> value of the distribution rights to Valve, rather than to Sierra and VUG."
    >
    >
    > Part of the agreement where Sierra turned over the IP rights to Valve was
    that
    > Valve would diligently and continuously work on HL2 to completion, instead
    of
    > dragging their feet as they'd threatened to do before. Instead Valve
    slows up
    > development ("oops, someone somehow stole the source code to HL2") so that
    its
    > release coincides with Steam's.
    >
    > "... including Sierra/VUG's promissory fraud claim based on Valve's false
    > promises that it would continuously develop games to completion;
    Sierra/VUG's
    > fraud claim and claim for breach of the covenant of good faith and fair
    > dealing based on Valve's concealment of Steam and its strategically
    delayed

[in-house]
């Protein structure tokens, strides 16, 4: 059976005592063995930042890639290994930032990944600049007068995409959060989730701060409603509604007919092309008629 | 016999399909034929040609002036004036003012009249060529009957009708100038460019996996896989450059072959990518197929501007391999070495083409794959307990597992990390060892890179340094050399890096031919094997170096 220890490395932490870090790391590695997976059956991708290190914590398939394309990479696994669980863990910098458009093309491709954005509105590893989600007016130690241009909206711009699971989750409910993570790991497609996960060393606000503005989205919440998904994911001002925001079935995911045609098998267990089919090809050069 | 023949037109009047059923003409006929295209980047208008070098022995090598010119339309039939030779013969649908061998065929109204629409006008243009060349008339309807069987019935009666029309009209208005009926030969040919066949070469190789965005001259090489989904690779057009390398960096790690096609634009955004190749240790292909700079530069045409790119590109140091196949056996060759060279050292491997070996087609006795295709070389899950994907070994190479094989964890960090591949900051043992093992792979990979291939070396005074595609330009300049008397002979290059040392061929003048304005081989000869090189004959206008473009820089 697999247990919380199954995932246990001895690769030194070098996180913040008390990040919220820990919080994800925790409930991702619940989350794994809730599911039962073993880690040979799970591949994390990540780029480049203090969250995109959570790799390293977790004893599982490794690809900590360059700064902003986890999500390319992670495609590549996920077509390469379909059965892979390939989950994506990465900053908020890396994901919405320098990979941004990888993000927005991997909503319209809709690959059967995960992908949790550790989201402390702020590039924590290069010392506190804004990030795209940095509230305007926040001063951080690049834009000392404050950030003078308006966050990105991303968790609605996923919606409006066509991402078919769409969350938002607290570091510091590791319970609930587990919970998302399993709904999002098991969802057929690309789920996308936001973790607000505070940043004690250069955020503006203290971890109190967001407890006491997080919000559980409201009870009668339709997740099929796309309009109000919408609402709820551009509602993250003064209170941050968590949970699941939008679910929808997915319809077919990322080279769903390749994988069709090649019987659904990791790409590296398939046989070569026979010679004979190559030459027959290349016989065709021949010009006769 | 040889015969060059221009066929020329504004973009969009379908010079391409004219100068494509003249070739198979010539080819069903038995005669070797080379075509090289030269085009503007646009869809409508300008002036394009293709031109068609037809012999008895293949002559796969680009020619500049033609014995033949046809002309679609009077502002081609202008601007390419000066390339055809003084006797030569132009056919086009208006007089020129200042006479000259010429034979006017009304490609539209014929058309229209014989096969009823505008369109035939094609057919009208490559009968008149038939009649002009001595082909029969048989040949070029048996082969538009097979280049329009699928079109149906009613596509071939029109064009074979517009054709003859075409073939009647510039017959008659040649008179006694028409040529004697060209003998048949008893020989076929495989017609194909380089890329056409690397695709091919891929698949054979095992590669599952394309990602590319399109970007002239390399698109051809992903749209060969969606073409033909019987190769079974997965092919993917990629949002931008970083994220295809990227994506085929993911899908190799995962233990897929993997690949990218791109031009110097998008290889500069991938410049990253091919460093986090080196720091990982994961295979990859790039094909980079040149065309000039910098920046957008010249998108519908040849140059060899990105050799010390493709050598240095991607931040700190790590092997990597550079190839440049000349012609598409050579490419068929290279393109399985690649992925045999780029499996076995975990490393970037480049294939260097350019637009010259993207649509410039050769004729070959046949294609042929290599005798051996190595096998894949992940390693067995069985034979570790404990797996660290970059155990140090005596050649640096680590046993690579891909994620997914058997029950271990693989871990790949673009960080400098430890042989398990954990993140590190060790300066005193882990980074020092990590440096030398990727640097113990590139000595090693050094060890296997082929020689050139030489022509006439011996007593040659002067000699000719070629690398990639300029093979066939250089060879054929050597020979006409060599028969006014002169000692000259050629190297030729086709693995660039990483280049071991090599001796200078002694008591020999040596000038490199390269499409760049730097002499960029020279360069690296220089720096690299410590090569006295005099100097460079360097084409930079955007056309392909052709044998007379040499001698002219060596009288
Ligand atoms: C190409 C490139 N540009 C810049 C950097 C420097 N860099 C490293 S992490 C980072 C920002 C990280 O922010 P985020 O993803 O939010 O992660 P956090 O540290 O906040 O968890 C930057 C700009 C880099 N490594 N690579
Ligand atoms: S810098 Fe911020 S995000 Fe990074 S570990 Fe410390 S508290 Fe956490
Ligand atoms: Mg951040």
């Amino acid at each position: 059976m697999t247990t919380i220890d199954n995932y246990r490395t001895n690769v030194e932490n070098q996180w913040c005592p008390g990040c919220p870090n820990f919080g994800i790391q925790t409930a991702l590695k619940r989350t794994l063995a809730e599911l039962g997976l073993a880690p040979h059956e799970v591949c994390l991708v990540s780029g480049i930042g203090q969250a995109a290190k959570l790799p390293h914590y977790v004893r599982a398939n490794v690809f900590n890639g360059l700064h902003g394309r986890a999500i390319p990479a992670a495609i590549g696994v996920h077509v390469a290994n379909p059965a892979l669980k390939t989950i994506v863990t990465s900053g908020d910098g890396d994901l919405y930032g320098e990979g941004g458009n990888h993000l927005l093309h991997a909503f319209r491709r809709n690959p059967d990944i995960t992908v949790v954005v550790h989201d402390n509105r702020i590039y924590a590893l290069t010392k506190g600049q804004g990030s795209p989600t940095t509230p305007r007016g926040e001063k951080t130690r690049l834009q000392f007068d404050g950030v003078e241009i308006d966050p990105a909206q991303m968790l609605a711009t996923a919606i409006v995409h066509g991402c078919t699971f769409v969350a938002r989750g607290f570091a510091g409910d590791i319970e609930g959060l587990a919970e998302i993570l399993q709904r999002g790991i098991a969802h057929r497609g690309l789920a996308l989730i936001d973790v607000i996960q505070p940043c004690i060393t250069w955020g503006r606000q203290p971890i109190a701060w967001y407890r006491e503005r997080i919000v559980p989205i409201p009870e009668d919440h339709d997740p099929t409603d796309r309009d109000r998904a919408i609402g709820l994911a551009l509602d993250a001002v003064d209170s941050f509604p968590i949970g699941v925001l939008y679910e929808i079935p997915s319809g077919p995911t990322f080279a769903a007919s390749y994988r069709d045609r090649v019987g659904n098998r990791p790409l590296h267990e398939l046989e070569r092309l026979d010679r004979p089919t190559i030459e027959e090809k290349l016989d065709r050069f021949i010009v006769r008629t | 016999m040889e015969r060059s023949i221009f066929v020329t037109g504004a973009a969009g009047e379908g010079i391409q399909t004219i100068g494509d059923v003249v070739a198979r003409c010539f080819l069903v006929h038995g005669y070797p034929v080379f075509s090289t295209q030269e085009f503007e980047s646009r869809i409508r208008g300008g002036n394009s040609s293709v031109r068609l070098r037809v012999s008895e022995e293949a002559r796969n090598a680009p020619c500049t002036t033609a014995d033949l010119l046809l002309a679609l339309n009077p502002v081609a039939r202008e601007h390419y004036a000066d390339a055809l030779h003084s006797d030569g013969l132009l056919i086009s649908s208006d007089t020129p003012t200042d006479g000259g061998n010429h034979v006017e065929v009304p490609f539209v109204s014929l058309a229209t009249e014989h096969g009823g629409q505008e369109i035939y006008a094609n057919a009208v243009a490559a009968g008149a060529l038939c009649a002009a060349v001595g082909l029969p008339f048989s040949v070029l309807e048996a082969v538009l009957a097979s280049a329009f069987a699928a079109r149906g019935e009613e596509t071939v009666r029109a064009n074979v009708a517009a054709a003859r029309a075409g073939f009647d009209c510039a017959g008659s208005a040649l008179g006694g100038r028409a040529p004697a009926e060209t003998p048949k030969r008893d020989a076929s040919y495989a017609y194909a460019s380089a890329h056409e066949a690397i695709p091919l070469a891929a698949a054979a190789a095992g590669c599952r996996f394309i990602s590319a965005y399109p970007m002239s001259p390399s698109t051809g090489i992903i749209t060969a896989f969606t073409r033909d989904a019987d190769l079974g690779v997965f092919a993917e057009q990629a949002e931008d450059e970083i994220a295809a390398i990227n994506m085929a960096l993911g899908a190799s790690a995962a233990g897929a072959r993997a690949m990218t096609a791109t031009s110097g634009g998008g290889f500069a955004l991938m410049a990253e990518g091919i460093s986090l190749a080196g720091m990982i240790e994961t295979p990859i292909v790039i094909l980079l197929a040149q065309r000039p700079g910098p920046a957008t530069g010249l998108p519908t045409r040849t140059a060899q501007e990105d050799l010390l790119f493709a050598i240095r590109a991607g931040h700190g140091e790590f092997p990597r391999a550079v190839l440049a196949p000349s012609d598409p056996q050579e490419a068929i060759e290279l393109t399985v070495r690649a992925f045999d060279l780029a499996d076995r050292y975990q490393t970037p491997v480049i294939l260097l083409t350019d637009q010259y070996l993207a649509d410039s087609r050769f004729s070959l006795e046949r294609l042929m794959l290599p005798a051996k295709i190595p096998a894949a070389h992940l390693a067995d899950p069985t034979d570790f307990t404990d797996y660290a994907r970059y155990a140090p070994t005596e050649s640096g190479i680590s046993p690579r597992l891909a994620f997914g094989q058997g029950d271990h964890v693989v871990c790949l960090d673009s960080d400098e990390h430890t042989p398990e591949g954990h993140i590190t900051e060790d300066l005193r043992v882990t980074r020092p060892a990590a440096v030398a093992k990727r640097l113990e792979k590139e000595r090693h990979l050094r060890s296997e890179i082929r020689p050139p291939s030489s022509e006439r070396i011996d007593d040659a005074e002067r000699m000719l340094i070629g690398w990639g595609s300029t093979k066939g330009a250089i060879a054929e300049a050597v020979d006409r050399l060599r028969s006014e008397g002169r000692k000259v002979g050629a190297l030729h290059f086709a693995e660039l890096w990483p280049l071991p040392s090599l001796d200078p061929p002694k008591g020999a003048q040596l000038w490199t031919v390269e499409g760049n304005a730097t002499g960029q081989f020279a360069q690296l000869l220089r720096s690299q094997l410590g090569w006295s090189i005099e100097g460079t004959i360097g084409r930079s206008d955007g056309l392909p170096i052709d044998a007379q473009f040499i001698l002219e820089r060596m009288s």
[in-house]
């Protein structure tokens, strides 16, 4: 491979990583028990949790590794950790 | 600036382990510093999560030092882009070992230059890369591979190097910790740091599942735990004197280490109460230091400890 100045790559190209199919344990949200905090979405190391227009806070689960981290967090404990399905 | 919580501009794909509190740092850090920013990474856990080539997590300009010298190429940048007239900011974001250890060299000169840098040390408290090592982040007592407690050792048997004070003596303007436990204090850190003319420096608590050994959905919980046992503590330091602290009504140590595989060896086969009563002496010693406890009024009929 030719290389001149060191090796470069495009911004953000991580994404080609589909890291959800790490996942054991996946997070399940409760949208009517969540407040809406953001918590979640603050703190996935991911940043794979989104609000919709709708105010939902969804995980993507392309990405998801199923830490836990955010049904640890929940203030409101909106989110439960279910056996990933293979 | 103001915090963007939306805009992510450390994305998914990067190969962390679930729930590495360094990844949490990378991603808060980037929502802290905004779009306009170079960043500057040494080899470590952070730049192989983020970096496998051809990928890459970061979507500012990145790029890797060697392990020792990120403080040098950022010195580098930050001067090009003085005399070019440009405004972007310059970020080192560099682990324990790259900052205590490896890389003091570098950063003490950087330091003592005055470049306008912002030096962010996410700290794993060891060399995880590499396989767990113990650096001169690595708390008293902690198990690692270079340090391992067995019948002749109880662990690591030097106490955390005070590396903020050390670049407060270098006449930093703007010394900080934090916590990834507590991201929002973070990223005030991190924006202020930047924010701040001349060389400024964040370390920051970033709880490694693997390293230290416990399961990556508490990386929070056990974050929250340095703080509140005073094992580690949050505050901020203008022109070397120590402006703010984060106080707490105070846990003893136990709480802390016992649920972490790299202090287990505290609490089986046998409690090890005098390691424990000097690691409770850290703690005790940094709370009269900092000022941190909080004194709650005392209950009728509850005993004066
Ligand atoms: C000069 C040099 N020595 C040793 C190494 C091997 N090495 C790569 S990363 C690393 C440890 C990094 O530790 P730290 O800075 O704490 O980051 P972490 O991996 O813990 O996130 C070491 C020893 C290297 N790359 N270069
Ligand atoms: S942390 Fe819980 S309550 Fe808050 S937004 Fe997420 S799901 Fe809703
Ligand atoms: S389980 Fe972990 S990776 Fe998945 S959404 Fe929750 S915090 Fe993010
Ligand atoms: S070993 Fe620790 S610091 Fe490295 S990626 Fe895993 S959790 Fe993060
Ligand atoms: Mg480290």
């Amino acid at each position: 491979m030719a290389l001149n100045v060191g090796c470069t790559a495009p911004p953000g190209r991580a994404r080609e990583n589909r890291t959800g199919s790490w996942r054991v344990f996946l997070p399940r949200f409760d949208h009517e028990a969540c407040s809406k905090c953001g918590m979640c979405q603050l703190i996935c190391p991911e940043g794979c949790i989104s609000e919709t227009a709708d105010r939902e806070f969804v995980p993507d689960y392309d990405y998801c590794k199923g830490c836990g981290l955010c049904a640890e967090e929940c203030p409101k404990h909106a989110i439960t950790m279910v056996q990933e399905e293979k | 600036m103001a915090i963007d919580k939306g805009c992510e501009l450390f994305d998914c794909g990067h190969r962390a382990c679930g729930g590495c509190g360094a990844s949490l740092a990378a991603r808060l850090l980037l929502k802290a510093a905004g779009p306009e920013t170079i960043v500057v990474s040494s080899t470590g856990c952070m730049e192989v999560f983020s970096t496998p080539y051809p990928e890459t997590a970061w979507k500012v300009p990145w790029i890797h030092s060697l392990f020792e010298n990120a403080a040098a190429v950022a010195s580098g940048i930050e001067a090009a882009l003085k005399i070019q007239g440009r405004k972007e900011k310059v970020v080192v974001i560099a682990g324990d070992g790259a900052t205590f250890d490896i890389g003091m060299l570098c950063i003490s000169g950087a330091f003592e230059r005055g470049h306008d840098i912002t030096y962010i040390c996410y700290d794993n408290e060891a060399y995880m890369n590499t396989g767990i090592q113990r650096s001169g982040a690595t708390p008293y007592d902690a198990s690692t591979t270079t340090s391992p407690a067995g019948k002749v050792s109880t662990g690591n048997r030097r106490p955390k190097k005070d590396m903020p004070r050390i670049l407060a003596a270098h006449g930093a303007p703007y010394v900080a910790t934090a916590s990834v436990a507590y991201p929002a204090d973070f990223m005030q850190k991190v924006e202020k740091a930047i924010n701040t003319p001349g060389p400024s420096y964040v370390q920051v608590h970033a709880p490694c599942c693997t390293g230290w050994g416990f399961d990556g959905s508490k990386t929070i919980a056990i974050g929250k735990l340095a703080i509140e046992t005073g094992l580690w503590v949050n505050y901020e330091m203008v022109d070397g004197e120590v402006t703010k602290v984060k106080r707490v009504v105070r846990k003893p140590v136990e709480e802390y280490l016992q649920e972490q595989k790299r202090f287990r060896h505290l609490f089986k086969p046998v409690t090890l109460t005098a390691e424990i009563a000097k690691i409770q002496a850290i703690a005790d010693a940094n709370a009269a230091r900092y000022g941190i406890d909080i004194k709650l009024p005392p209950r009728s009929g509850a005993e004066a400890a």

> development of the Valve games to coincide with the commercial release of
    > Steam...."
    >
    >
    > >Not to mention that Valve only get's 30% of the sales when the game is
    sold
    > >thru a store (Publisher get's the other 70%).
    >
    > Ahem... so?
    >

    So we might be paying a lot of $ to the publishers?


    >
    > >So you've got a developer that is getting under paid, not paid, and the
    >
    > "Under paid, not paid"? Who are you kidding.
    >

    Show me a single person on this world that thinks they're overpaid, and I'll
    show you a unicorn. ;)

    >
    > >publisher wants to claim its intellectual property.
    >
    > Reclaim, you mean... after being lied to.
    >

    Probably a poor choice of words on my part. If the original agreement was
    truly in fact the way that the publisher stated it.

    > "... and Sierra/VUG's claim for declaratory relief regarding its right to
    > reversion of the Half-Life intellectual property based on Valve's failure
    to
    > continuously develop the Valve games."
    >
    >
    > >No wonder the
    > >developer looked into other distribution methods.
    >
    > Wrong. They were probably already working on "other distibution methods,"